In his book, The Collapse of Parenting, Dr. Leonard Sax explains, “A culture of self-esteem leads to a culture of resentment. If I am so wonderful, but my talents are not recognized and I’m still nobody at age 25 . . . then, I may feel envious and resentful of those who are more successful than me.” In comparison, “The culture of humility leads to gratitude, appreciation, and contentment.”

At face value, it is a noble desire to want your children to have a positive self-image. However, oftentimes, we confuse confidence with high self-esteem and cowardice with humility. The difference between those lies in the source. The source of self-esteem and an inflated self-image is the person: “I’m a good person, I’m awesome, I’m very talented, I have these accomplishments.”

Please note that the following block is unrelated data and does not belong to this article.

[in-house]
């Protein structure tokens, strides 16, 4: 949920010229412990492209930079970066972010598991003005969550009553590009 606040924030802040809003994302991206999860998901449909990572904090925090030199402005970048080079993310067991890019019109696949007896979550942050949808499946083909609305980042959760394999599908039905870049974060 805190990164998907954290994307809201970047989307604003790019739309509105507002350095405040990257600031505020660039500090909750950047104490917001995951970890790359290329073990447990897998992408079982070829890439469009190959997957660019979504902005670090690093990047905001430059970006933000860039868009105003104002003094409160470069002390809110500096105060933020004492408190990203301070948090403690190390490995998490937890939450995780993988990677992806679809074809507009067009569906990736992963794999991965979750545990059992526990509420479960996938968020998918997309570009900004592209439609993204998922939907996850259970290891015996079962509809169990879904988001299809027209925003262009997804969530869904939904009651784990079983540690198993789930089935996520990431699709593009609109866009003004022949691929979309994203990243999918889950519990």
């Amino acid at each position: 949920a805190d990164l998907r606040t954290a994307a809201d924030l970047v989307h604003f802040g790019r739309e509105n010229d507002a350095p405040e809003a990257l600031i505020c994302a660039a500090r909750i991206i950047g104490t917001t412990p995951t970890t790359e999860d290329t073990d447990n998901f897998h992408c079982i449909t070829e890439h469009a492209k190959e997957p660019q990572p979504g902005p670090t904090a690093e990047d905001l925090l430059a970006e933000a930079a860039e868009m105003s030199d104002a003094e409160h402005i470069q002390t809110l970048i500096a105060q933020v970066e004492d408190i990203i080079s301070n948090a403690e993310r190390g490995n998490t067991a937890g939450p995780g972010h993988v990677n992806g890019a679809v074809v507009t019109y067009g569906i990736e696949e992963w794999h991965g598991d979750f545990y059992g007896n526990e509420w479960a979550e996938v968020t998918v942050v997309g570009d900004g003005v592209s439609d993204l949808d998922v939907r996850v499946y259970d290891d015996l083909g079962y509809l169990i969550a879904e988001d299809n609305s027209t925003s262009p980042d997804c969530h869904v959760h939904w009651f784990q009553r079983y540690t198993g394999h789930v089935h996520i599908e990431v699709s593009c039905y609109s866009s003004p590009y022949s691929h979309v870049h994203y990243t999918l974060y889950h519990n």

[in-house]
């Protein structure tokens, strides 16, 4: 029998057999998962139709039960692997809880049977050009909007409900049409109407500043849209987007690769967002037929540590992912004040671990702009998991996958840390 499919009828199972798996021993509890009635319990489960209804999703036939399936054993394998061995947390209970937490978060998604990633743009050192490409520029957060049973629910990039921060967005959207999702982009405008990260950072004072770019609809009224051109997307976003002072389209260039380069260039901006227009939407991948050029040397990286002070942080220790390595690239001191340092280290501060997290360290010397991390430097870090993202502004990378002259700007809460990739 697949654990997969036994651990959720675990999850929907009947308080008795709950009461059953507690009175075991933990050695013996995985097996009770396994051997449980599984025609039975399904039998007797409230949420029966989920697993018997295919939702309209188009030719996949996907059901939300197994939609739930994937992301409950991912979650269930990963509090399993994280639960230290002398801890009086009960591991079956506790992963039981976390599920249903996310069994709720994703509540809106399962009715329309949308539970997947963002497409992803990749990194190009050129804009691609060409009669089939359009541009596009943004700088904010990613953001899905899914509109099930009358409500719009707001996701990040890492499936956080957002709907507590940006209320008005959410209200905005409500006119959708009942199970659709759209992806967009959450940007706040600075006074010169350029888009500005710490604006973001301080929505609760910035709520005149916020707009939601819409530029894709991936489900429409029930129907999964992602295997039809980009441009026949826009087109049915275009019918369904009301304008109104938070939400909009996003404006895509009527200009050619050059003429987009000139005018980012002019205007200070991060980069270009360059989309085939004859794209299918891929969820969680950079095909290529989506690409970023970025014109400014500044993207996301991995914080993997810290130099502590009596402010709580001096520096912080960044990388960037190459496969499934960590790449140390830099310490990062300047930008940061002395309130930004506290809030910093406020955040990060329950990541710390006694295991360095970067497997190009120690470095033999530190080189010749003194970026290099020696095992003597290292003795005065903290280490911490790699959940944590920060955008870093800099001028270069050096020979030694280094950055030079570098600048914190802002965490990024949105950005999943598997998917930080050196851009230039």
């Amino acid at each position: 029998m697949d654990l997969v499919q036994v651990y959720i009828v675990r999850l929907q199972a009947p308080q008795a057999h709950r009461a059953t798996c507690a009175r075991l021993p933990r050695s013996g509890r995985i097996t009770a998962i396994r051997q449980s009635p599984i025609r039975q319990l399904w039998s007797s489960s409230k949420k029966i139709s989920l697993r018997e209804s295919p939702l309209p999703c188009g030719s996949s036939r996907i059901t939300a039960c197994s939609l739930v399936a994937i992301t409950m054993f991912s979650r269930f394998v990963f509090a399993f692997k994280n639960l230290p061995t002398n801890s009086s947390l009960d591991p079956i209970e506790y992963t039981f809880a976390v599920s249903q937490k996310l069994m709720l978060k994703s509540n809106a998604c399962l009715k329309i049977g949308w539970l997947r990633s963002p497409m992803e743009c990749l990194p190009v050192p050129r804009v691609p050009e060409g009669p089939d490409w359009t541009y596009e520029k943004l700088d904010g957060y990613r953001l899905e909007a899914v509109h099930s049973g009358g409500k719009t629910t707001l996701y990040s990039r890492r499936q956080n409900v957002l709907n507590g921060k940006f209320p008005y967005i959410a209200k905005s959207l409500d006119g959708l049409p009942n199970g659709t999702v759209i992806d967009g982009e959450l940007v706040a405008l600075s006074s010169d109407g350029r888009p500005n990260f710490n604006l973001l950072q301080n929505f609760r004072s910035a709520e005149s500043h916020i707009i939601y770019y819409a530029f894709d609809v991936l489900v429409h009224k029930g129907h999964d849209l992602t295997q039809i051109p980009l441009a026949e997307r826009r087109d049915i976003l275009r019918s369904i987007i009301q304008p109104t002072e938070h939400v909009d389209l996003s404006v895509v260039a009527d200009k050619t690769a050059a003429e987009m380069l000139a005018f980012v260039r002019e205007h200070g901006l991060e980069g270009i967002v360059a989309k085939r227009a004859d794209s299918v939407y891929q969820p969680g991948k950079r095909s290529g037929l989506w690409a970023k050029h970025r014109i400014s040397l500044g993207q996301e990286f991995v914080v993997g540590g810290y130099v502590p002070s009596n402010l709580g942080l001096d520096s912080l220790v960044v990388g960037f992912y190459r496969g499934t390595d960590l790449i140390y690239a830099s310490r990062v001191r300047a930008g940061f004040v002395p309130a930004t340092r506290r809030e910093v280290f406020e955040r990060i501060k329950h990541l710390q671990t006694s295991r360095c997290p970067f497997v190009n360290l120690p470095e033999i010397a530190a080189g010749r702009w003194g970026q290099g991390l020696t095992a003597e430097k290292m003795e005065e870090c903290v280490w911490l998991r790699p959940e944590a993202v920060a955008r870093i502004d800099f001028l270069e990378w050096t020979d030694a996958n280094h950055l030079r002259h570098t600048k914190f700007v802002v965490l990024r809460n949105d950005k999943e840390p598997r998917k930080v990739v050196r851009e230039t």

In contrast, the source of a confident humility lies in God who created and the blessings thereof. It might sound like this, “God has gifted me in this way, so I will work hard to glorify Him.” Or “God has called me to this task, I know He will give me the strength to see it through.” The confidence is not in us, but in God. This is the sign of a true and right self-image.

So how do you teach your children real humility? I believe it comes from making sure they understand three essential truths:

  1. A right understanding of who they are. We are all sinners, saved by grace. Even on our very best days, we need God’s guidance and mercy on our lives. It will serve our children well to remind them of that. Whatever talents or gifts any of us have are to be used to edify and encourage others in the Lord. If the world happens to take note of an achievement, we must train our children to understand that it is God’s handiwork that they see. In the same vein, we must teach them that, once they accept Christ, they are already accepted fully by Christ (Eph 1:6). There is no need to work ourselves into a harried stupor trying to earn God’s favor. He has already bestowed upon us his love because we are His, not because of something that we have done or can do.